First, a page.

Anatomic Images for the Public
The Visible Human Project consists of two enormous (50 gigabytes) data sets, one based on a male cadaver and one on a female, of anatomical MRI, CT, and photographic cryosection images. These data sets are available through a free license agreement to more than 1,700 individuals and institutions in 45 countries where they are being used in a wide range of educational, diagnostic, treatment planning, virtual reality, artistic, and industrial applications. In keeping with the NLM's current emphasis on providing valuable medical information for the public, the Library has launched "Anatomic Images for the Public Web." This site provides widespread access via the Internet to anatomic images from the Visible Human database to the public. The site offers users thumbnails of the cross-section, sagittal and coronal images of the Visible Male and Female, from which full resolution views are accessed. Low bandwidth connections are accommodated by a combination of adjustable viewing areas and image compression techniques. Users may zoom in and out as they navigate through the images.
The demand for the Visible Human anatomic images has been steadily growing by medical researchers and educators throughout the world. Anatomic Images for the Public has increased their value and utility by allowing a wide variety of lay users to access these images easily, by combining rapid retrieval of high-resolution images with effective visual navigation. Anatomic Images for the Public has the potential to generate improvements in the state-of-the-art that would benefit access to any image database, in the exploration of suitable models for linking term queries and images, and in the development of system architectures for image processing and handling. Since its release, access to the site has grown steadily and currently surpasses 83,000 hits per month. In addition to the Web version of Anatomic Images for the Public, a kiosk version was also developed for NLM visitors and patrons. Users may access onsite exhibits through a touch screen monitor and display various anatomic images.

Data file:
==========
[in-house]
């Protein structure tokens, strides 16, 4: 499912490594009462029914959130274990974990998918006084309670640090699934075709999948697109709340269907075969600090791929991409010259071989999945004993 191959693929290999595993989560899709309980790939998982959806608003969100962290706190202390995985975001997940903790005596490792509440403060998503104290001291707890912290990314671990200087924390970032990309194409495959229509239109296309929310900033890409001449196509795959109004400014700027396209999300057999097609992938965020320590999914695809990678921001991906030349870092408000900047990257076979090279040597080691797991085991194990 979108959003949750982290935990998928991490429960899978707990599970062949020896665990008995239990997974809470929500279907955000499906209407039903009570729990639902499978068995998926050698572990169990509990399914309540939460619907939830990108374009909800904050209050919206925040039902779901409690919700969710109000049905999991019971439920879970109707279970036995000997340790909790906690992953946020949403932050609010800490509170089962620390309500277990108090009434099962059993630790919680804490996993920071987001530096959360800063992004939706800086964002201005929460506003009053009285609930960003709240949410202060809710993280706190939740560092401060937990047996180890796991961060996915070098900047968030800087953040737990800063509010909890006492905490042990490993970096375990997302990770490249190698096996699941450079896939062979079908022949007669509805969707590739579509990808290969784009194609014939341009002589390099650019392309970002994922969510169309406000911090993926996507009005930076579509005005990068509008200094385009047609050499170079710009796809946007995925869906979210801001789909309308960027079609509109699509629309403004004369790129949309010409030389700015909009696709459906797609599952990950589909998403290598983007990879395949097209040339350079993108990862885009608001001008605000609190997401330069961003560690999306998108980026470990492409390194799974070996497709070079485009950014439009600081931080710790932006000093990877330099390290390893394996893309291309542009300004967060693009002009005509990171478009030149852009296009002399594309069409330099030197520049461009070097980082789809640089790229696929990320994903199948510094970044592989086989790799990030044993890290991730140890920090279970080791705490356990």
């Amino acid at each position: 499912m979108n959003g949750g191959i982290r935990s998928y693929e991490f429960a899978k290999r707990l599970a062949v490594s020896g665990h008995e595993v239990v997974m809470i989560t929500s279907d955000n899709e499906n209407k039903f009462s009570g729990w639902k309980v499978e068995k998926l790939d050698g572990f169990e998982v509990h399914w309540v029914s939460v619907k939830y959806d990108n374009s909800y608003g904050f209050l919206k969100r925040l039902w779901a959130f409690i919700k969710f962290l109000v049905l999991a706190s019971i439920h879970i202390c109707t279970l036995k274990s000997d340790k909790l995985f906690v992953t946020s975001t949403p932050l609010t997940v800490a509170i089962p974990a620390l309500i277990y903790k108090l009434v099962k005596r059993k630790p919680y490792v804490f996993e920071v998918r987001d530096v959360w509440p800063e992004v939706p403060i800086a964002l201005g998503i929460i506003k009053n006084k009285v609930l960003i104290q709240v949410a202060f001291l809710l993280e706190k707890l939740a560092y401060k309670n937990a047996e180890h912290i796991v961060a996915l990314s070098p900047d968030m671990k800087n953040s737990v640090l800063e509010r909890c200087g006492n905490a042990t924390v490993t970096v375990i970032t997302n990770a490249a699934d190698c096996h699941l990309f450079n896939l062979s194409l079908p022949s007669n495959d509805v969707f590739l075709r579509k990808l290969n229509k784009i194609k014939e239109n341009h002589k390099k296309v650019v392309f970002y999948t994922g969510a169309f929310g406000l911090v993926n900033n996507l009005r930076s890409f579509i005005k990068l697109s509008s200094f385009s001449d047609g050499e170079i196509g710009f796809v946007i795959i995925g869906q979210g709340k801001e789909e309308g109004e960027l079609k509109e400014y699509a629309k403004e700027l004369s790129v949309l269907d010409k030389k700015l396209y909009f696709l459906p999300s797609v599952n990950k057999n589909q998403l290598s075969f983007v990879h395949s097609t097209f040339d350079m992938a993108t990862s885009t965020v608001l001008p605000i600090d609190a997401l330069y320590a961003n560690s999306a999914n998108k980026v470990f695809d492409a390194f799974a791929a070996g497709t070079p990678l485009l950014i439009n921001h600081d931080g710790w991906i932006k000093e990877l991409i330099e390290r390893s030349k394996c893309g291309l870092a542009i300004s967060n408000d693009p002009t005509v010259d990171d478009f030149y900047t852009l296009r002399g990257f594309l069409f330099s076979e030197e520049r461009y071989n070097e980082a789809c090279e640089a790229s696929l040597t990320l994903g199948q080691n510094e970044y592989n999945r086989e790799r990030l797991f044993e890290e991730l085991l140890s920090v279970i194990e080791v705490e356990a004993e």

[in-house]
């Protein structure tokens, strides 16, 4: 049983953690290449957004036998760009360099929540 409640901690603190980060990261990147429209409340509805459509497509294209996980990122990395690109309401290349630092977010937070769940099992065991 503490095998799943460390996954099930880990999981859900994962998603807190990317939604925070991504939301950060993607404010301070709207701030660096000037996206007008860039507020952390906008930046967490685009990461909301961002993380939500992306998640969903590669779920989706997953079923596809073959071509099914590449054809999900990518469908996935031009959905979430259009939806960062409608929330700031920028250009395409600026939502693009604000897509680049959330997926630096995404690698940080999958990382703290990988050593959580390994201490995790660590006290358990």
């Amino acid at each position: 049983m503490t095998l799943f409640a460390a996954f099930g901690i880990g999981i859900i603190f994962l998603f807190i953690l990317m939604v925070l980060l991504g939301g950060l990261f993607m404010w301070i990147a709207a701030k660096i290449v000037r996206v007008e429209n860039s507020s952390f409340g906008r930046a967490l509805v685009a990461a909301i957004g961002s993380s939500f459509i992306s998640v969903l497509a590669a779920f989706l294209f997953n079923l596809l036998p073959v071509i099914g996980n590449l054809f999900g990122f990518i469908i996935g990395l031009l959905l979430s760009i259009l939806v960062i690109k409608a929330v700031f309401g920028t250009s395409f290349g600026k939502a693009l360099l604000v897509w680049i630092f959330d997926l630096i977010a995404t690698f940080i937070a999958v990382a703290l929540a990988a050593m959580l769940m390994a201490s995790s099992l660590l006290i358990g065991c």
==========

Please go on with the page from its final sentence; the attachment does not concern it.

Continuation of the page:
New Information Resources for Consumers
In the last year, five new Web-based information services for the general public have been introduced by the National Library of Medicine. Three different divisions of the NLM have been involved in their development and, in one case, other NIH institutes have made major contributions. They are described in the order in which they were introduced.
The Library's Division of Specialized Information Services, which operates a Toxicology and Environmental Health Information Program, launched Tox Town late in 2002. Tox Town looks at an ordinary town and points out many environmental hazards that might exist there. Users can click on a town location, like the school, and see a colorful dollhouse-style cutaway view of that building. Toxic chemicals that might be found in the school are listed, along with links to selected Internet resources about school environments. There are similar cutaways for offices, factories, parks, and other locations. NLM has plans to add new scenes, such as an urban community and a farming region.